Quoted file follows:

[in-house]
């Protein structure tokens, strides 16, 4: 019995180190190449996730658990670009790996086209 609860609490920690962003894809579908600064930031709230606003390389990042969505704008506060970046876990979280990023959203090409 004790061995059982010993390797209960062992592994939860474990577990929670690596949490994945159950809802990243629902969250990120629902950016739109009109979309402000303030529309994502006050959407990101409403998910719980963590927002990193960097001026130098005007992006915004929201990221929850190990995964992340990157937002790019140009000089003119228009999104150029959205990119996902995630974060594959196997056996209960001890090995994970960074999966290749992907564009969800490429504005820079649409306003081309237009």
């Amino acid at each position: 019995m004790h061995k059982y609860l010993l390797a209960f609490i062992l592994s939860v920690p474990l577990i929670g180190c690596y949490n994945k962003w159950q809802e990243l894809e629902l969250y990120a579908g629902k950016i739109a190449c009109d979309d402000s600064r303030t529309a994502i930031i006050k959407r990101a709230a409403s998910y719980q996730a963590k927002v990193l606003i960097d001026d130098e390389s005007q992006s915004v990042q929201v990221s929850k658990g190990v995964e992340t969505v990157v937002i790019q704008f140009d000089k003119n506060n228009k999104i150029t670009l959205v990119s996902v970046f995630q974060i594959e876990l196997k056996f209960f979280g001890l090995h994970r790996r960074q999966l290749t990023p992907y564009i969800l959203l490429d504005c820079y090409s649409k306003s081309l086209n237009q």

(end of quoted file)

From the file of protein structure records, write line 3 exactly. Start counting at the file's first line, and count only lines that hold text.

């Amino acid at each position: 019995m004790h061995k059982y609860l010993l390797a209960f609490i062992l592994s939860v920690p474990l577990i929670g180190c690596y949490n994945k962003w159950q809802e990243l894809e629902l969250y990120a579908g629902k950016i739109a190449c009109d979309d402000s600064r303030t529309a994502i930031i006050k959407r990101a709230a409403s998910y719980q996730a963590k927002v990193l606003i960097d001026d130098e390389s005007q992006s915004v990042q929201v990221s929850k658990g190990v995964e992340t969505v990157v937002i790019q704008f140009d000089k003119n506060n228009k999104i150029t670009l959205v990119s996902v970046f995630q974060i594959e876990l196997k056996f209960f979280g001890l090995h994970r790996r960074q999966l290749t990023p992907y564009i969800l959203l490429d504005c820079y090409s649409k306003s081309l086209n237009q």